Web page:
I was thrilled to be engaged by clinician network QuantiaMD to do an “Ask the Patient” feature. (I get a small stipend.) It’s live, and available for public viewing. Free registration is required to view their videos; you can preview the first minute or so of each one without registering.
We often talk (here and on e-patients.net) about patient social networks and how they help spread ideas and information. Well I’ll be darned, it turns out doctors and nurses are doin’ it too, with similar benefits. Who knew? :-) And you know I was thrilled that they’ve added a new feature, “Ask the Patient.” Here’s hoping every clinician community does the same. Let Patients Help!
It works like this:
- The guest records an introduction, and clinician members send in questions.
- QuantiaMD’s editor collects them, gathers them into categories, and asks the guest to record a response to some.
- They produce a response – the audio plus some slides.
Note: only registered clinicians can discuss on their site, but anyone can comment here. :) Go for it!
- Home page of their Doctor-Patient Relationship SIG (special interest group)
- My introduction post (1:51). Includes introduction to Doc Tom, e-patients, and participatory medicine.
- Clinician subscribers submitted questions. They got hundreds. How cool is that?
- Editor Marta Murcia collected them and selected a few for me to respond to, below.
- Response 1: How did you survive metastatic RCC? (4:33)
- This will be old hat for people familiar with my story, but this time it’s expressed specifically clinicians in mind who are new to “e” concepts
- Response 2: What can the role of e-patients be in my practice? Why would I need them? (8:40)
- My best shot in a few minutes at explaining to clinicians where the value is, in a good participatory relationship.
- I expressed this with the specific intent of encouraging doctors and nurses “on the front lines” to start exploring how to engage patients and welcome ones who are already engaged.
- Response 3: When seeking health information on the internet, how can we separate the gold from the garbage? (7:19)
- Increasingly in my speaking appearances this is becoming the most important, most action-worthy first question clinicians want to pursue.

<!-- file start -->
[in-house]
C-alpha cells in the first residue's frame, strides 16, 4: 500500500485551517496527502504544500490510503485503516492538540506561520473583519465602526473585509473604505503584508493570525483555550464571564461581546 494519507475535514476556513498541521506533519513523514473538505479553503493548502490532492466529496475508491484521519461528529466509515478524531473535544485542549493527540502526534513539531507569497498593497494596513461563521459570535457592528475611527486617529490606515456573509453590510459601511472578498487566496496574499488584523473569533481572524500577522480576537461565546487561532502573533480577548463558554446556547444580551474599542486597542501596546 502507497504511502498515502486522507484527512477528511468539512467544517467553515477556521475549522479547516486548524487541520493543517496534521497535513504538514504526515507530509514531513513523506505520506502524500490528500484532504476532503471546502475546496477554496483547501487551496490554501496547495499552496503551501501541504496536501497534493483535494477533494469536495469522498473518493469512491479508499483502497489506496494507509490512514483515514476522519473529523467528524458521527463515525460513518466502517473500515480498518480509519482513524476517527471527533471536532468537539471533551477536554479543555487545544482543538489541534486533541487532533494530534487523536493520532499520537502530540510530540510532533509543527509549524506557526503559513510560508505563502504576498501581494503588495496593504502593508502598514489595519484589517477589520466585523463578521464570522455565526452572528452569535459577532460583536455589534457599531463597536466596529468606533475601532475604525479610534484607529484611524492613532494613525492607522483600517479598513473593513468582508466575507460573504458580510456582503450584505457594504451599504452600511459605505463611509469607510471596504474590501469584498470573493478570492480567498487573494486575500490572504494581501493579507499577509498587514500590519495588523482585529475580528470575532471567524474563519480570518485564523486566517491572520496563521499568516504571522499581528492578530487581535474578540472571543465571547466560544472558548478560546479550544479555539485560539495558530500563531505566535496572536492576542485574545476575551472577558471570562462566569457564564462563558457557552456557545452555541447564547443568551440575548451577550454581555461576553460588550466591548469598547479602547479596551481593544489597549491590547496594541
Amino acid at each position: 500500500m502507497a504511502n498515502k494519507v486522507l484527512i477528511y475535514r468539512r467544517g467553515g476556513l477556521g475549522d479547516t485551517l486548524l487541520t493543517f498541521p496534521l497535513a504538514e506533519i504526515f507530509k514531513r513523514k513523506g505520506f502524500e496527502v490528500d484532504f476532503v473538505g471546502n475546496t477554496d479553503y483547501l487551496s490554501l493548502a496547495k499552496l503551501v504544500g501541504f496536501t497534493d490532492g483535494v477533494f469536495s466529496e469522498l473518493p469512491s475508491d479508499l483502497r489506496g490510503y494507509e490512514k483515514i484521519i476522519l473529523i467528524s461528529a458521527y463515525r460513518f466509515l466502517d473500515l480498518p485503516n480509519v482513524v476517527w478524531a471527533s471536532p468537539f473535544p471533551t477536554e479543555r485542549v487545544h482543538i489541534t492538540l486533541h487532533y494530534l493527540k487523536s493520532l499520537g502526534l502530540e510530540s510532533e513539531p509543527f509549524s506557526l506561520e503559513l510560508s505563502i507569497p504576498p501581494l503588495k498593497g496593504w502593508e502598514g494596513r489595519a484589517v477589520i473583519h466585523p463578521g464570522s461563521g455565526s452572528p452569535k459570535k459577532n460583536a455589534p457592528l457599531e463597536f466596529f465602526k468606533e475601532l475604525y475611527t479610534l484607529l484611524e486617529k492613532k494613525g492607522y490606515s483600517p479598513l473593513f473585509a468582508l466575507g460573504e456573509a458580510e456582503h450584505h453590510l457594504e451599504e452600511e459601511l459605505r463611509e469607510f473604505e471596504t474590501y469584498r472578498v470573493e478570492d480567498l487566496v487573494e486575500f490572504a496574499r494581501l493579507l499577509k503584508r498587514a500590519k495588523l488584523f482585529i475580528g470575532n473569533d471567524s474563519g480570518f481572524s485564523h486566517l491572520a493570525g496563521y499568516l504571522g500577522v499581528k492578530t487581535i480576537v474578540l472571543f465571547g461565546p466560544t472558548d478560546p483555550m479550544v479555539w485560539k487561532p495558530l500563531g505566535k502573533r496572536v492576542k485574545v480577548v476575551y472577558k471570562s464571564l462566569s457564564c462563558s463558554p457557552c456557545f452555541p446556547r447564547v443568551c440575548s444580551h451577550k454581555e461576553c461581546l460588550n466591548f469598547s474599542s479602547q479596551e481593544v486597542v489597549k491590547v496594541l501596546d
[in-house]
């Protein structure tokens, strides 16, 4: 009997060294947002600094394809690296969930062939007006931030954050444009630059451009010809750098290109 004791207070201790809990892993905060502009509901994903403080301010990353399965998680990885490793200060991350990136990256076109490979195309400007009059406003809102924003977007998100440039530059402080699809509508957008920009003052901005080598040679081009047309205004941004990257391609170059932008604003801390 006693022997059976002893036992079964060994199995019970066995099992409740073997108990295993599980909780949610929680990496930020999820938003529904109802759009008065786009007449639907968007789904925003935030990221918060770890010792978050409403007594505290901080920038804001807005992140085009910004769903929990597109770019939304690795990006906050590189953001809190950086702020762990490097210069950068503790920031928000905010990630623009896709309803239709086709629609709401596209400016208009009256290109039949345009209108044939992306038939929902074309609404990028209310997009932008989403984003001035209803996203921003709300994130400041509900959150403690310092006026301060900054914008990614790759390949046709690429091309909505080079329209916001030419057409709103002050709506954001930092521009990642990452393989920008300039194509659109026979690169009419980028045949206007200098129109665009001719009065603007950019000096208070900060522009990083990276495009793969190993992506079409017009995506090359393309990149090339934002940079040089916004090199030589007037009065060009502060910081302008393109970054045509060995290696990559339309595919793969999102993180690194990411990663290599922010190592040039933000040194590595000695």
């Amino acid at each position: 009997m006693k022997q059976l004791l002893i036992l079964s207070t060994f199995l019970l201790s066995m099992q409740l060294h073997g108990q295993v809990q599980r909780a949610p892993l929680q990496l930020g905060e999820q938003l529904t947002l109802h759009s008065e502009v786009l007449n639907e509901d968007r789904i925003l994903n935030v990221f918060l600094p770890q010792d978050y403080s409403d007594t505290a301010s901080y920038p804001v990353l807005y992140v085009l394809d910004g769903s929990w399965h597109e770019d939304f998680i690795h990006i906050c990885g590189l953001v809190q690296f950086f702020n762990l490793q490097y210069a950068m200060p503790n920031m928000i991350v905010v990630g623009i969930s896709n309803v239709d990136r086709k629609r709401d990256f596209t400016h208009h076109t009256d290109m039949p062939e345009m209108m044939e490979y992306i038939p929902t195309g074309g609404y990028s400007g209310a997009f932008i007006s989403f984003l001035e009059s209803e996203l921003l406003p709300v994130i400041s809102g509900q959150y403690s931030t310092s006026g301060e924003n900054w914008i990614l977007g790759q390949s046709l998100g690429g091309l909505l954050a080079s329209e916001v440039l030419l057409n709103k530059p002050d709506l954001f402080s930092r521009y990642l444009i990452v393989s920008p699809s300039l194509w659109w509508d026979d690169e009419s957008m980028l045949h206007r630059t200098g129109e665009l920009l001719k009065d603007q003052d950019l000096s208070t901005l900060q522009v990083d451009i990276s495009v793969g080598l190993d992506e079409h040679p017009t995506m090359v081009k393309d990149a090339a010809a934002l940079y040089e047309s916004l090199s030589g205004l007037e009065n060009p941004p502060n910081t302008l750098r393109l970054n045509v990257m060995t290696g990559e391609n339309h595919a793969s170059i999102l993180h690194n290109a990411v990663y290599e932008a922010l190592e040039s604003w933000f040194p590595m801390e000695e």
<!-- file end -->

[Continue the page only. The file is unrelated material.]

- I branched out into examples of real value I found, and others have found.
- Note the emphasis on using this new info channel in a context of partnership … and catch the reference to House MD.:)
- Response 4: How can physicians and patients become better partners? (4:48)
- Talks a lot about the culture shift that’s underway, and the changing roles, the “new dance,” as it’s called.
- Returns to the Society for Participatory Medicine.
Thanks to QuantiaMD for having an Ask The Patient feature, and thanks to the many clinicians who are participating! Here’s to more of the same, as we work together through this culture shift.
Here’s a starter list of resources and people mentioned in the talks – I’ll add more:
- Dr. Danny Sands, my primary physician and President of SPM
- Dr. David McDermott, my oncologist at Beth Israel Deaconess
- Othon Iliopoulos MD – renal cancer doctor at Mass General
- ACOR.org – my kidney cancer patient community
- PatientsLikeMe – extraordinary network of patient communities, very advanced scientifically and analytically
- Inspire.com – network of patient communities
- My jazz singer sister, Suede (Facebook), and her song “I like to lead when I dance” :)
(QuantiaMD calls itself a “medical network” or “learning network” for clinicians… to me it’s a social network – Wikipedia says “A social networking service is an online service, platform, or site that focuses on building and reflecting of social networksor social relations among people, who, for example, share interests and/or activities.” I guess QuantiaMD isn’t focused on the relationships, but to me there are two important dynamics:
- valuable information flows more easily than in the offline world
- peer-to-peer dialog takes place. This is a social network just as surely as in a face-to-face elbow-rubbing “networking event.”
(I’m not sure I like the image of face-to-face elbow-rubbing, but it’s the best I can do at the moment.)
Gregg Masters (@2healthguru) says
Very cool stuff Dave!
The good news is a growing pool of us are working on bridging the great ‘patient engagement’ divide in medicine. One entry in this effort is courtesy of Dr Just (aka @chemosabe1) is @TumorBoard, a virtual place where patients are engaged in the diagnostic and treatment option determination process. It is pure and simple a child of social media to crowd source in real time peer sourced clinician input.
I offer this as you inventory resources. More later, placeholder site is http://tumorboard.co.
Arnoldo Spicker says
If you think that medical dramas are slow-paced, monotonous and far-stretched with regards to storylines, then watch House MD online and think again. It has re-ignited viewer interest in the imagination-driven hospital scenes. The physician’s optimism to drag a patient away from the tunnel of death, a patient’s strong will to free himself from the strong clutches of death and out of the queue medical procedures are once again gripping the audience.